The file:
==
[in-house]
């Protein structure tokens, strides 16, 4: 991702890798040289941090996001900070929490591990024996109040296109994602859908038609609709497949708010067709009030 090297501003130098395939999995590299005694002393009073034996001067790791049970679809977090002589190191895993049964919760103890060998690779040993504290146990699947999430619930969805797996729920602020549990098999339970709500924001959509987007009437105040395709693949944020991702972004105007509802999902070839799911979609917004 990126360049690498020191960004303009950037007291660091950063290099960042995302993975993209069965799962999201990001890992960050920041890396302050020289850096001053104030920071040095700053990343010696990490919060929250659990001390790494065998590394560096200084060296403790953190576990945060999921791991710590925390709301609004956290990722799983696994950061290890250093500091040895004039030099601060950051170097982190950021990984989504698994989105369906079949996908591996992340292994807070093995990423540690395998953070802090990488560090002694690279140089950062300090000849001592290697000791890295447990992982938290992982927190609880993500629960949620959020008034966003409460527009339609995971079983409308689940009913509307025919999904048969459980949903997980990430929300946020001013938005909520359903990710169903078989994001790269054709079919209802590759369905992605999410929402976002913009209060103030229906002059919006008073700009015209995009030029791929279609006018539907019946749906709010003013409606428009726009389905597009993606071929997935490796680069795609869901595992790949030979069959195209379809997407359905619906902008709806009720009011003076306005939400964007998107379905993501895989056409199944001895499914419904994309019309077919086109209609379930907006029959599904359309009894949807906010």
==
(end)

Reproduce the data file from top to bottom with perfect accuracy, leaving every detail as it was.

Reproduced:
[in-house]
């Protein structure tokens, strides 16, 4: 991702890798040289941090996001900070929490591990024996109040296109994602859908038609609709497949708010067709009030 090297501003130098395939999995590299005694002393009073034996001067790791049970679809977090002589190191895993049964919760103890060998690779040993504290146990699947999430619930969805797996729920602020549990098999339970709500924001959509987007009437105040395709693949944020991702972004105007509802999902070839799911979609917004 990126360049690498020191960004303009950037007291660091950063290099960042995302993975993209069965799962999201990001890992960050920041890396302050020289850096001053104030920071040095700053990343010696990490919060929250659990001390790494065998590394560096200084060296403790953190576990945060999921791991710590925390709301609004956290990722799983696994950061290890250093500091040895004039030099601060950051170097982190950021990984989504698994989105369906079949996908591996992340292994807070093995990423540690395998953070802090990488560090002694690279140089950062300090000849001592290697000791890295447990992982938290992982927190609880993500629960949620959020008034966003409460527009339609995971079983409308689940009913509307025919999904048969459980949903997980990430929300946020001013938005909520359903990710169903078989994001790269054709079919209802590759369905992605999410929402976002913009209060103030229906002059919006008073700009015209995009030029791929279609006018539907019946749906709010003013409606428009726009389905597009993606071929997935490796680069795609869901595992790949030979069959195209379809997407359905619906902008709806009720009011003076306005939400964007998107379905993501895989056409199944001895499914419904994309019309077919086109209609379930907006029959599904359309009894949807906010």